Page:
Pleural fluid microbiota as a biomarker for malignancy and prognosis.


Malignant pleural effusions (MPE) complicate malignancies and portend worse outcomes. MPE is comprised of various components, including immune cells, cancer cells, and cell-free DNA/RNA. There have been investigations into using these components to diagnose and prognosticate MPE. We hypothesize that the microbiome of MPE is unique and may be associated with diagnosis and prognosis. We compared the microbiota of MPE against microbiota of pleural effusions from non-malignant and paramalignant states. We collected a total of 165 pleural fluid samples from 165 subjects; Benign (n = 16), Paramalignant (n = 21), MPE-Lung (n = 57), MPE-Other (n = 22), and Mesothelioma (n = 49). We performed high throughput 16S rRNA gene sequencing on pleural fluid samples and controls. We showed that there are compositional differences among pleural effusions related to non-malignant, paramalignant, and malignant disease. Furthermore, we showed differential enrichment of bacterial taxa within MPE depending on the site of primary malignancy. Pleural fluid of MPE-Lung and Mesothelioma were associated with enrichment with oral and gut bacteria that are commonly thought to be commensals, including Rickettsiella, Ruminococcus, Enterococcus, and Lactobacillales. Mortality in MPE-Lung is associated with enrichment in Methylobacterium, Blattabacterium, and Deinococcus. These observations lay the groundwork for future studies that explore host-microbiome interactions and their influence on carcinogenesis.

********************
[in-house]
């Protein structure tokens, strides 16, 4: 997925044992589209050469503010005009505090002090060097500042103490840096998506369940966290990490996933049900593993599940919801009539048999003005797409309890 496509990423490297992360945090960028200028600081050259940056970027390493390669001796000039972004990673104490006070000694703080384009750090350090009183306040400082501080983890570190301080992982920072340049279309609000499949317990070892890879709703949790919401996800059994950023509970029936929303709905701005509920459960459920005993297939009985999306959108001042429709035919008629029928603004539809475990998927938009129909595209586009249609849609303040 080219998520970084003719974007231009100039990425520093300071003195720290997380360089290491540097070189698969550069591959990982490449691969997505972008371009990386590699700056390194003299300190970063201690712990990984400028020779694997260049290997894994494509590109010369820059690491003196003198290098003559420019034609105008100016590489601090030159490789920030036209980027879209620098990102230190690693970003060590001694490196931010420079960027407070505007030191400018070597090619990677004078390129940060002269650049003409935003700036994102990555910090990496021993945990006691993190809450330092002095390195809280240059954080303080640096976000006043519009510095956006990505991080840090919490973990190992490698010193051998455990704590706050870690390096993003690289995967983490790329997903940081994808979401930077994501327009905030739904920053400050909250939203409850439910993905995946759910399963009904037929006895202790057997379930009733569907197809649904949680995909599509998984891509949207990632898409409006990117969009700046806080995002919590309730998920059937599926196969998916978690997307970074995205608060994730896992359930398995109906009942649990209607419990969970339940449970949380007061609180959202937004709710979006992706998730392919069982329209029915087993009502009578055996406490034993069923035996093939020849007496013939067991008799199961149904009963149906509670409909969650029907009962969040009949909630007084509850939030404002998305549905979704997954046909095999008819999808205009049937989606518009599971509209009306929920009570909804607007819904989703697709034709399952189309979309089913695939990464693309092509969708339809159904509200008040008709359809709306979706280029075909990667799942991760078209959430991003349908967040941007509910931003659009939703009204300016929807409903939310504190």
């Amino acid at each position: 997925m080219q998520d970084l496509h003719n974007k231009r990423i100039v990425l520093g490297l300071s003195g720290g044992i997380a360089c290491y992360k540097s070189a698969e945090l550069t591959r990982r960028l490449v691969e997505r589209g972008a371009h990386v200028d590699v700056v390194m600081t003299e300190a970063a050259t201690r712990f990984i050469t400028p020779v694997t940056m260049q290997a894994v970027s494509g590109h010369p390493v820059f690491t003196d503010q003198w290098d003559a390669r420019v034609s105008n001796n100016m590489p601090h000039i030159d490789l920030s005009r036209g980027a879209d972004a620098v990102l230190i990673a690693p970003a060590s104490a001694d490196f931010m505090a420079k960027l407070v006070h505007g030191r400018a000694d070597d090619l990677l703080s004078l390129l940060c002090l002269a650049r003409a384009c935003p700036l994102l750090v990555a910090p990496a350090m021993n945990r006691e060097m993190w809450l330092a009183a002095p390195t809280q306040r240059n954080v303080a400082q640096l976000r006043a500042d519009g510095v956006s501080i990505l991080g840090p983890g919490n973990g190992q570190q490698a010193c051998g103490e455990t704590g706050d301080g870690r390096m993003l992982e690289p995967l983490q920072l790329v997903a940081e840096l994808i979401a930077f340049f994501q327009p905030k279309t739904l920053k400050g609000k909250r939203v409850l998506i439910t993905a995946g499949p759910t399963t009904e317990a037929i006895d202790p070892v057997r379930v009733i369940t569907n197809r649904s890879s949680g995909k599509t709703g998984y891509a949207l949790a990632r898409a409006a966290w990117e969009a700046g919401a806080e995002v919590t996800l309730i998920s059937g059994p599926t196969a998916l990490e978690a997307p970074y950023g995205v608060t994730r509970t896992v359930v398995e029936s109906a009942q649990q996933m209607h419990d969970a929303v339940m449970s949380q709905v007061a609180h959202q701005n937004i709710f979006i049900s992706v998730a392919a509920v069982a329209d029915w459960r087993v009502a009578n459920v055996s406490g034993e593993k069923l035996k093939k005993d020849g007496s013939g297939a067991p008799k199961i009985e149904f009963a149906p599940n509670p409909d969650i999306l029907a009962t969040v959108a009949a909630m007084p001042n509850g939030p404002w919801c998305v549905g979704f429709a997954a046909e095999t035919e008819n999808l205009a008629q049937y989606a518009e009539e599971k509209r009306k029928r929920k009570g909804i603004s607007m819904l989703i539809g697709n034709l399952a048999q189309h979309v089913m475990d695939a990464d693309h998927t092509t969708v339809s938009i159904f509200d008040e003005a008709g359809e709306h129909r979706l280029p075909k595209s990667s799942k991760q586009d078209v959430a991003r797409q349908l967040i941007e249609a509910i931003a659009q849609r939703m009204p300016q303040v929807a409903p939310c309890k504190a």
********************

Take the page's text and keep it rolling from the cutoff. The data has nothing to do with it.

• Anwer R
  • Bessich JL
  • Dreier MS
  • Goparaju C
  • Kocak IF
  • Kwok B
  • Li Y
  • Michaud GC
  • Murthy V
  • Pass HI
  • Rafeq S
  • Ryan DJ
  • Sagatelian M
  • Schluger R
  • Segal LN
  • Sterman DH
  • Sulaiman I
  • Tsay JJ
  • Wu BG
PubMed ID
Appears In
Sci Rep, 2023, 13 (1)